When the Sunday School superintendent went to investigate what was happening, however, he invited them into the warmth of the building – and inadvertently helped to start what was to become a South Yorkshire panto tradition.
Heading that original small company of enthusiastic amateurs was 15-year-old Roy Staniforth, who had decided that his first attempt at festive theatre fun would be an adaptation of classic castaway adventure Robinson Crusoe.
What even he could have had no way of knowing, though, was that well into the 20th century, the group he created would still be going strong.
Sheffield weather: Met Office issues thunderstorm warning as heatwave set to end with heavy rain and lightning
Rivelin Valley Road Sheffield: Body found after police search of Rivelin Valley
Lakeside Doncaster: Major search launched by emergency services after man gets into difficulty in water
Hosepipe ban: Reservoir near Sheffield less than 15 per cent full as photos show how water levels have plunged
Popple Street Sheffield: 'Several' people arrested as street is cordoned off by police
The only time since that debut performance of the Crusoe story that there has been a break for Wales Methodist Church Pantomime Players was the couple of years in the late ’40s when Roy was away completing his National Service.
Every year Roy would not only be writing and directing but also taking the starring role as an increasingly outrageous Dame.
Those first productions were always held at the church and there were a three-month stint of Friday and Saturday performances before a tour of other chapels in the area, with scenery and costumes precariously transported on pushbikes.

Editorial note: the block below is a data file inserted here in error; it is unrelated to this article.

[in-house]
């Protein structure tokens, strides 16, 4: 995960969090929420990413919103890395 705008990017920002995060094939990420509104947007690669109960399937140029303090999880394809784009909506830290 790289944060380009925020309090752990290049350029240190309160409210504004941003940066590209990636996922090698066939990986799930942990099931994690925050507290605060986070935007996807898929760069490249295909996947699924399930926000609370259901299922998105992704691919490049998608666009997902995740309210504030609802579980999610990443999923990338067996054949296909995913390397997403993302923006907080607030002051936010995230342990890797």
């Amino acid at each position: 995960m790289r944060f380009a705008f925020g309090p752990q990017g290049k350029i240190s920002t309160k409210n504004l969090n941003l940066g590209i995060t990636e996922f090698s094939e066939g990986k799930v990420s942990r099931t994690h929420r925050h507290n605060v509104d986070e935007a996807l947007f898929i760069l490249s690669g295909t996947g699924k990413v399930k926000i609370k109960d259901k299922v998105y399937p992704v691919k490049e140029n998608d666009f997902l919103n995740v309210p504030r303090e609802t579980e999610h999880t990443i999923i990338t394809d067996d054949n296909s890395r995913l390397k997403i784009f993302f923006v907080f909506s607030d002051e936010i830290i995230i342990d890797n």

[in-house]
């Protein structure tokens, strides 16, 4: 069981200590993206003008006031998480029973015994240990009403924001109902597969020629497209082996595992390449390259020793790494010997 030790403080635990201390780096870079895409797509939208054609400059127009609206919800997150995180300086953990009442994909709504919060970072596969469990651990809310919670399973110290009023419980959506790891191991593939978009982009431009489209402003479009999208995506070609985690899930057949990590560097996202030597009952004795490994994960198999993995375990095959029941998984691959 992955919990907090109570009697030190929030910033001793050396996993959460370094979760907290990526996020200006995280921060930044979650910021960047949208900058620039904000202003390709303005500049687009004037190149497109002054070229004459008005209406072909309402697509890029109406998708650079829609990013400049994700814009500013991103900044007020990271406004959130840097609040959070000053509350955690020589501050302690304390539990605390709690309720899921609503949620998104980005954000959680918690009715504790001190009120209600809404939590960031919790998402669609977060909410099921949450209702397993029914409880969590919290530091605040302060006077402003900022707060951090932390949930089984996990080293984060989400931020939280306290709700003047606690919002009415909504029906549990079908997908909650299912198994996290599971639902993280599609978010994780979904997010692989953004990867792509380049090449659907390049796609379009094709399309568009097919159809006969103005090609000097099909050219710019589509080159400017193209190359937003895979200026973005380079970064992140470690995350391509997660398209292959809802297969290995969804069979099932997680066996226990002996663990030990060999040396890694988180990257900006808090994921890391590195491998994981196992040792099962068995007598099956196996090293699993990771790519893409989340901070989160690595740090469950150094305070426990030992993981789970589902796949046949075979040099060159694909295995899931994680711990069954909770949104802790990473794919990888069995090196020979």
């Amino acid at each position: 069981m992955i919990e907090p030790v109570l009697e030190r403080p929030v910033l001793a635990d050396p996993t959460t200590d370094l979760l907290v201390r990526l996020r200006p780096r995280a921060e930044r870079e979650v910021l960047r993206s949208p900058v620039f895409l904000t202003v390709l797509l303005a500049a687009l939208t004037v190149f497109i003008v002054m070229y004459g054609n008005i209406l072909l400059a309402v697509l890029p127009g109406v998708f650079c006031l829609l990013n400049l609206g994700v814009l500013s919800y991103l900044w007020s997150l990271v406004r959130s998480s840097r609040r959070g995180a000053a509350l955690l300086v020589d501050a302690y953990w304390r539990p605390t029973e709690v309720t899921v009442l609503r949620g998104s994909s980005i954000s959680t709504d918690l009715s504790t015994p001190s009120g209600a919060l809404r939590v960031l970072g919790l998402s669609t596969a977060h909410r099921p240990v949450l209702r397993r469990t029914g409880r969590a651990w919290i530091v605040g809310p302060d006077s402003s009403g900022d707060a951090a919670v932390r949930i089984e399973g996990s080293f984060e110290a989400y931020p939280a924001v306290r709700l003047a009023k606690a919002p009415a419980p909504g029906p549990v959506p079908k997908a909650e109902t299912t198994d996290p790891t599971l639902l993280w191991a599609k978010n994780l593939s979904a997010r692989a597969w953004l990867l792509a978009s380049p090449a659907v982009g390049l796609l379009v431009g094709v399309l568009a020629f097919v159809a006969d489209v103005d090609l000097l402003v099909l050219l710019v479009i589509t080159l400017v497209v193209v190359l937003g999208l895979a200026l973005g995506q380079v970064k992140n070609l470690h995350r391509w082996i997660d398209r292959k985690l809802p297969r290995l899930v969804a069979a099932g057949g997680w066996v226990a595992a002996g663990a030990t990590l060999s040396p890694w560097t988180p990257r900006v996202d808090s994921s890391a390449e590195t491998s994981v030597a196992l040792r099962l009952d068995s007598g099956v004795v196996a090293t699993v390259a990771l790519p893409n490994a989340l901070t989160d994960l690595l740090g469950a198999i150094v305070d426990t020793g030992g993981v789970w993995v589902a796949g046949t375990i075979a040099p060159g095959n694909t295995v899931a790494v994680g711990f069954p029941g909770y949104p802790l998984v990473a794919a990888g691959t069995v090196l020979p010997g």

By the end of the 1960s the entertaining show had become such a favourite that it had outgrown its roots and transferred to the Montgomery Theatre in Sheffield city centre.
It was the last show on stage at the Montgomery before fire swept through the building in 1970 and the company were back as soon as the auditorium had been rebuilt.
Easily one of the region’s biggest pantos – the average show would regularly feature more than 50 speaking parts as well as a full chorus.
For the company’s 50th anniversary Roy even managed to squeeze an extraordinary 120 people onto the Montgomery Stage – no mean feat for such an intimate venue.
At 88, Roy has now retired from duty and handed the reins to a new author and director, Nick Challenger.
Like his mentor before him, Nick has also starred as the Dame for the past five years.
This year he will be on stage as the Wicked Stepmother, Baroness Hardup in Cinderella.
It’s the first time that the company has staged the world’s most popular pantomime since the 1950s.
Roy always insisted there were too few parts for so big a company and that he couldn’t take the dramatic liberties he would have liked with so well-loved a tale.
Now though, Cinderella will go to the ball and Nick is promising a spectacle to match anything Wales audiences will have seen in the past.
This Cinderella may not have real ponies pulling her coach – livestock isn’t easy to get into a theatre with so many steps to negotiate – but there will be plenty of Wales magic on offer to the audience as the Fairy Godmother waves her wand and the tale of a social climbing girl and her glass slipper begins again.
Cinderella runs at the Montgomery Theatre from January 13 to 21.
For tickets call 0114 3030376 or 01909 770278.